Though the dynamics in Frozen intrigued me, it was the hidden backstory behind such dynamics that caught my attention. It turns out that in the beginning of the storyboarding, the character relationships were akin to those in other stories, as the film was based on the 1844 classic fairy tale Snow Queen by Hans Christian Andersen. In Snow Queen, the protagonist is magicless and the antagonist has magic. However the Creative Executive Officer for Walt Disney at the time, John Lasseter, saw an opportunity to take this film from another Disney-fied fairy tale to the representative, unique piece it is today. It turns out that the reason for the change in the story was actually something that was very personal to me. It came to light that one of Lasseter’s sons was diagnosed with Type 1 Diabetes, a lifelong auto-immune disease, at a young age. This made him think about the way the characters were represented. The villain is usually the different one, either mentally or physically; the hero is the unlikely underdog. Though it’s inspiring to think about how we as mere humans can conquer enormous tasks, it’s not as cool to murder a human being just because of their differences. Why does the not-so-average person get degraded just for the differences they were born with? I myself have Type 1 Diabetes, and though I’m usually pretty proud of it, sometimes I’m ashamed because I’m different or have to use a syringe in public. When I was about nine, I was beginning to think that Diabetes disqualified me from being who I wanted. I thought that a dysfunctional organ, that less than half of people have heard of, made me a bad person. Frozen, and by extension Disney, taught me that I don’t have to stay behind. People don’t need to pity me because I’m different; I can still choose who I want to be. So, I believe I can argue that Disney has been trying to be more inclusive, straying away from the stereotypes of the past and adopting the quirks and dynamics of today’s world, which brings me to my next point.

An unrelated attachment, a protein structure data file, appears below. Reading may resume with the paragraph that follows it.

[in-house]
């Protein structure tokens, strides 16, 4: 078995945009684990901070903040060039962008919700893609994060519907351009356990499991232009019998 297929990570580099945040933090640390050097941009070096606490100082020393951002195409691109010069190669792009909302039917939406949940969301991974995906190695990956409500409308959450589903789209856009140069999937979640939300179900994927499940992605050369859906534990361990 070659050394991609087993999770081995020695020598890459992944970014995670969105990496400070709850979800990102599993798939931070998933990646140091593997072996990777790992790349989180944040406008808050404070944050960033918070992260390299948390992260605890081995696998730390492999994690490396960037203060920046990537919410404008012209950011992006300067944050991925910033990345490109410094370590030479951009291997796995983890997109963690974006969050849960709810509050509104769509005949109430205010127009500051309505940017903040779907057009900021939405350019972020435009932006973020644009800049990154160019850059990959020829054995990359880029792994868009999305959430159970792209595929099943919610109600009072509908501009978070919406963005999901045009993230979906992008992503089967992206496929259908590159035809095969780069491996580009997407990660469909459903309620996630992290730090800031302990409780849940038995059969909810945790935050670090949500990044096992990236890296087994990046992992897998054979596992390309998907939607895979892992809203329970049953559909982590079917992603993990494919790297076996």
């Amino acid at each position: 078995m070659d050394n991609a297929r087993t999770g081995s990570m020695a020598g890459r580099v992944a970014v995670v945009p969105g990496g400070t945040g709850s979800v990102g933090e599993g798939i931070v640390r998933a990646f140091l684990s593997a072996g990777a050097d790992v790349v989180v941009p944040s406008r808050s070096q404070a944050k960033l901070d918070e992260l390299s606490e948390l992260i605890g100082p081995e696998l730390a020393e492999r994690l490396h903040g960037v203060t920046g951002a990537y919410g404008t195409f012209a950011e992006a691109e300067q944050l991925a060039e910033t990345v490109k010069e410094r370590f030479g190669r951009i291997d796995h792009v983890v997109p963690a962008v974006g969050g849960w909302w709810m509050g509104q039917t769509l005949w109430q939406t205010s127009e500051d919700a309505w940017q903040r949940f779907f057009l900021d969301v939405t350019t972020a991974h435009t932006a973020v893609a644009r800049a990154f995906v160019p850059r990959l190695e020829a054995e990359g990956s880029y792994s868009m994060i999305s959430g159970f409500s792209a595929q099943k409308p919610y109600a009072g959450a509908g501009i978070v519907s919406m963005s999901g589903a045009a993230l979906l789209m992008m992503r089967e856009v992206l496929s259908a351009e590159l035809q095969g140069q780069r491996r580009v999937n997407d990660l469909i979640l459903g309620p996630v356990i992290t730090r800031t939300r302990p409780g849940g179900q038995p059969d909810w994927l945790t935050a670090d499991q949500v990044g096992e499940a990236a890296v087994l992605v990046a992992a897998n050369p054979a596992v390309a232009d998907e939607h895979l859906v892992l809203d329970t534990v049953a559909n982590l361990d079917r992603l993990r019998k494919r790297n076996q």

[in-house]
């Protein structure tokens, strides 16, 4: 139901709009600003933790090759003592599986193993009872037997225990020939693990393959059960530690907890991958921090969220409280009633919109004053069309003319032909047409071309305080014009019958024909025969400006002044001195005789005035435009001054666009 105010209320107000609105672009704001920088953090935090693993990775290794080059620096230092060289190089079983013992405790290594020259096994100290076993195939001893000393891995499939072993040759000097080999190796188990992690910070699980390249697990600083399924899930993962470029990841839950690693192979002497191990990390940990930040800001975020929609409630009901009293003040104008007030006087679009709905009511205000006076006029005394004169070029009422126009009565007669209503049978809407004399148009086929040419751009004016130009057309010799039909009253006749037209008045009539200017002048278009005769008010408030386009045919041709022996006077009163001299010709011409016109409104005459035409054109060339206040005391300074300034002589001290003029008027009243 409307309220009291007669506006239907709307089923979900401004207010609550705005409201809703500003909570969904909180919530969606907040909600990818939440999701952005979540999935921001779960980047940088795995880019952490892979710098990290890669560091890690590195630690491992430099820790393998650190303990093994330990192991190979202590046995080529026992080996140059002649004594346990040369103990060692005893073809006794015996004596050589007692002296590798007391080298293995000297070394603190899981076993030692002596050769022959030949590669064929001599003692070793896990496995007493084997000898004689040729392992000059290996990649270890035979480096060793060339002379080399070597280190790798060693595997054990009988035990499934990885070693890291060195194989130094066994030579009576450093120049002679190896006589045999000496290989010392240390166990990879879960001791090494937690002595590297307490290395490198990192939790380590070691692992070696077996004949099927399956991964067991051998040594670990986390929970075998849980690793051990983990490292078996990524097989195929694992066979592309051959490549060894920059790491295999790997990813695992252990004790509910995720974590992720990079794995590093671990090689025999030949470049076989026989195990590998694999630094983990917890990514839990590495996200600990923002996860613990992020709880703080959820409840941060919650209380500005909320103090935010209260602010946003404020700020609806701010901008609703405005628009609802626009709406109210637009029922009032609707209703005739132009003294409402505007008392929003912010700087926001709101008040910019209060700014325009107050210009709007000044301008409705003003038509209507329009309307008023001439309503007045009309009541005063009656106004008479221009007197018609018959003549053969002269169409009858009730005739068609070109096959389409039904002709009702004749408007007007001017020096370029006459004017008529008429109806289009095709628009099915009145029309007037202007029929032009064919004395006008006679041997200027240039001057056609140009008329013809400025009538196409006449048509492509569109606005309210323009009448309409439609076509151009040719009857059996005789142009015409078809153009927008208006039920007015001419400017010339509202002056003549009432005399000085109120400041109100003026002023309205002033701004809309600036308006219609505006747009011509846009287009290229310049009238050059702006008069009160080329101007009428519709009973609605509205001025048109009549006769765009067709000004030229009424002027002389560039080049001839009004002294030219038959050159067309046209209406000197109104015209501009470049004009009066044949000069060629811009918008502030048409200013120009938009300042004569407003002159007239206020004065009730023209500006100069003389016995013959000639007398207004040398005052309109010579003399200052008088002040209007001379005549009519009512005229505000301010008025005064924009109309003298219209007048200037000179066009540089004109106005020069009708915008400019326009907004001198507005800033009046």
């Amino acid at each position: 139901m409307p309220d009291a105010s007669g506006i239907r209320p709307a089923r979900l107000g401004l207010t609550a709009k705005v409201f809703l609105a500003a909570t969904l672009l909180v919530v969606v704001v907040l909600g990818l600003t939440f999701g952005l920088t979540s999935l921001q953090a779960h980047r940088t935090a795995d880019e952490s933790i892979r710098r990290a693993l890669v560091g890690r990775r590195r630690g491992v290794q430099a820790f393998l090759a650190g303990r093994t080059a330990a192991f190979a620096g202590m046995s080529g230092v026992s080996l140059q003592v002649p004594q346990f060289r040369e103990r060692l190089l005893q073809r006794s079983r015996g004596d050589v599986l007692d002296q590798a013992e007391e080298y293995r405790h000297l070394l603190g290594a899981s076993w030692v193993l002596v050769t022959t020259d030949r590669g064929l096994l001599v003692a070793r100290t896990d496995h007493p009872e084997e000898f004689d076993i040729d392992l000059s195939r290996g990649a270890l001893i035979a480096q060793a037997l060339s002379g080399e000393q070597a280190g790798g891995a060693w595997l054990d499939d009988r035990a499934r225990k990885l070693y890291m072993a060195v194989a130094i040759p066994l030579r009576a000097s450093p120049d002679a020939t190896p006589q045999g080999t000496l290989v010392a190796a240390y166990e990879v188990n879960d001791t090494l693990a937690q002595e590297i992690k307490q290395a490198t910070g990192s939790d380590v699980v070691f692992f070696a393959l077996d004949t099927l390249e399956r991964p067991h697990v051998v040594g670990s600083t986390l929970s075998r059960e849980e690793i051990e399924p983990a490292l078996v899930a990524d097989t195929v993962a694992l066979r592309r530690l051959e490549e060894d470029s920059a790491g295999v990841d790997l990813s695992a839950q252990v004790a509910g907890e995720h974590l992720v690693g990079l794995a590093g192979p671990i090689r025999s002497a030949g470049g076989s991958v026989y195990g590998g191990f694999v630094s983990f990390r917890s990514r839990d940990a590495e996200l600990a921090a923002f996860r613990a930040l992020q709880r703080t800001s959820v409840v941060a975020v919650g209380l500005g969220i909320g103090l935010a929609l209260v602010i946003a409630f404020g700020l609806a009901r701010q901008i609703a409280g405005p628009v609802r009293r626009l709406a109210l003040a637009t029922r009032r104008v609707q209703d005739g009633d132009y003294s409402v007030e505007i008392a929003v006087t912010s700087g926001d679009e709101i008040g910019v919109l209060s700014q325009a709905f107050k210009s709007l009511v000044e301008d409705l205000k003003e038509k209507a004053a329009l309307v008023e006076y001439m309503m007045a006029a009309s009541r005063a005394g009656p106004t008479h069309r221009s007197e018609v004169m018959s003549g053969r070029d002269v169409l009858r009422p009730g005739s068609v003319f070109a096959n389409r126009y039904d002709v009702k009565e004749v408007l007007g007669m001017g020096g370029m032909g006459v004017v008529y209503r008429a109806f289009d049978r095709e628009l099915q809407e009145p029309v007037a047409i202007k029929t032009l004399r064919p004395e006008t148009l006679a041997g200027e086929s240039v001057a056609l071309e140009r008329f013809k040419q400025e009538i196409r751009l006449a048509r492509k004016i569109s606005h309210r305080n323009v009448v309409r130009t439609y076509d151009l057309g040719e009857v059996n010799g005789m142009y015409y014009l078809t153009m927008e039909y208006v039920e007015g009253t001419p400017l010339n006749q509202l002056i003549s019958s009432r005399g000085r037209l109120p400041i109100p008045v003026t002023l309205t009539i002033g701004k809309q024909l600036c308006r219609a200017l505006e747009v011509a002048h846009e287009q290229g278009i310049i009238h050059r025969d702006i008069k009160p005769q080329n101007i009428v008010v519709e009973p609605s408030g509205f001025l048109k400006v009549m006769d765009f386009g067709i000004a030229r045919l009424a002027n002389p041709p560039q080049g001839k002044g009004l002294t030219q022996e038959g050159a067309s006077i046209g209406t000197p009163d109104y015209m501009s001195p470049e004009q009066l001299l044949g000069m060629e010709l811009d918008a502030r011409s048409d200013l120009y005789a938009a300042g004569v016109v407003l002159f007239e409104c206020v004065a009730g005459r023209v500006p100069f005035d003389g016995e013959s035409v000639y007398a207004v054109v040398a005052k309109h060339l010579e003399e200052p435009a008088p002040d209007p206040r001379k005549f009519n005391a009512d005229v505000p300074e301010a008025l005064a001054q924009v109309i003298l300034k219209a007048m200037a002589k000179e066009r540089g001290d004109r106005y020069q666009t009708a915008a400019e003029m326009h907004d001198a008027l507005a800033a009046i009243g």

Connections are vital for us humans to communicate and be happy. In the last decade or so, Disney’s feature-length animations and cartoons have shifted from the concept of romantic love to love as it’s found in friendships, family, and community. This shows how Disney has instead focused on the individual’s issues such as self-love, grievance, adversity, broken family ties, or crumbling friendships. Not every Disney movie is a princess film anymore. Disney films have matured, for better or worse, to help their audience connect. Disney movies allow many of us to easily communicate what we think and feel. Because of this, Disney is more than its past. Their movies have always, and will continue, to reflect the values of the current day; representing more diverse populations now more than ever. This diversity, and the art style, is why I think that Disney isn’t as horrible as it’s made out to be, and can be a source of joy for so many of us. 

In closing, Disney has given me quite a few fond memories and relationships to look back on, and I do believe it can provide me with solid and inspirational entertainment.

Walt Disney himself once said, “Laughter is timeless, imagination has no age, and dreams are forever.”